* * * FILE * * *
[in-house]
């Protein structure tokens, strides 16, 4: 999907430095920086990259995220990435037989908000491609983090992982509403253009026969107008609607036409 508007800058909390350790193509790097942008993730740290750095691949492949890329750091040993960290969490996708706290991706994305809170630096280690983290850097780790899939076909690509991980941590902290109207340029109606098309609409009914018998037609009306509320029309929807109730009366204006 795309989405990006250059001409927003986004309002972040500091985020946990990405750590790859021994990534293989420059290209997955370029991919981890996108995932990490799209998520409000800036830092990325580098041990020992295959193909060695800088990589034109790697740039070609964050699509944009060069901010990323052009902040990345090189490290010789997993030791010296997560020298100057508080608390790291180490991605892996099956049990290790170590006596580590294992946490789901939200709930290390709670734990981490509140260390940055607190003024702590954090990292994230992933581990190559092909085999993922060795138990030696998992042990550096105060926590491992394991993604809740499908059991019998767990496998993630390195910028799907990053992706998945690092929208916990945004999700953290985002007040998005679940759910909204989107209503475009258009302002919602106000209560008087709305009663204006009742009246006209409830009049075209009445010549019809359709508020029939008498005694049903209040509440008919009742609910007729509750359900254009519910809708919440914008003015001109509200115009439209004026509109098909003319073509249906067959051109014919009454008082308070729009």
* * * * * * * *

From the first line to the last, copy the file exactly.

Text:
[in-house]
């Protein structure tokens, strides 16, 4: 999907430095920086990259995220990435037989908000491609983090992982509403253009026969107008609607036409 508007800058909390350790193509790097942008993730740290750095691949492949890329750091040993960290969490996708706290991706994305809170630096280690983290850097780790899939076909690509991980941590902290109207340029109606098309609409009914018998037609009306509320029309929807109730009366204006 795309989405990006250059001409927003986004309002972040500091985020946990990405750590790859021994990534293989420059290209997955370029991919981890996108995932990490799209998520409000800036830092990325580098041990020992295959193909060695800088990589034109790697740039070609964050699509944009060069901010990323052009902040990345090189490290010789997993030791010296997560020298100057508080608390790291180490991605892996099956049990290790170590006596580590294992946490789901939200709930290390709670734990981490509140260390940055607190003024702590954090990292994230992933581990190559092909085999993922060795138990030696998992042990550096105060926590491992394991993604809740499908059991019998767990496998993630390195910028799907990053992706998945690092929208916990945004999700953290985002007040998005679940759910909204989107209503475009258009302002919602106000209560008087709305009663204006009742009246006209409830009049075209009445010549019809359709508020029939008498005694049903209040509440008919009742609910007729509750359900254009519910809708919440914008003015001109509200115009439209004026509109098909003319073509249906067959051109014919009454008082308070729009």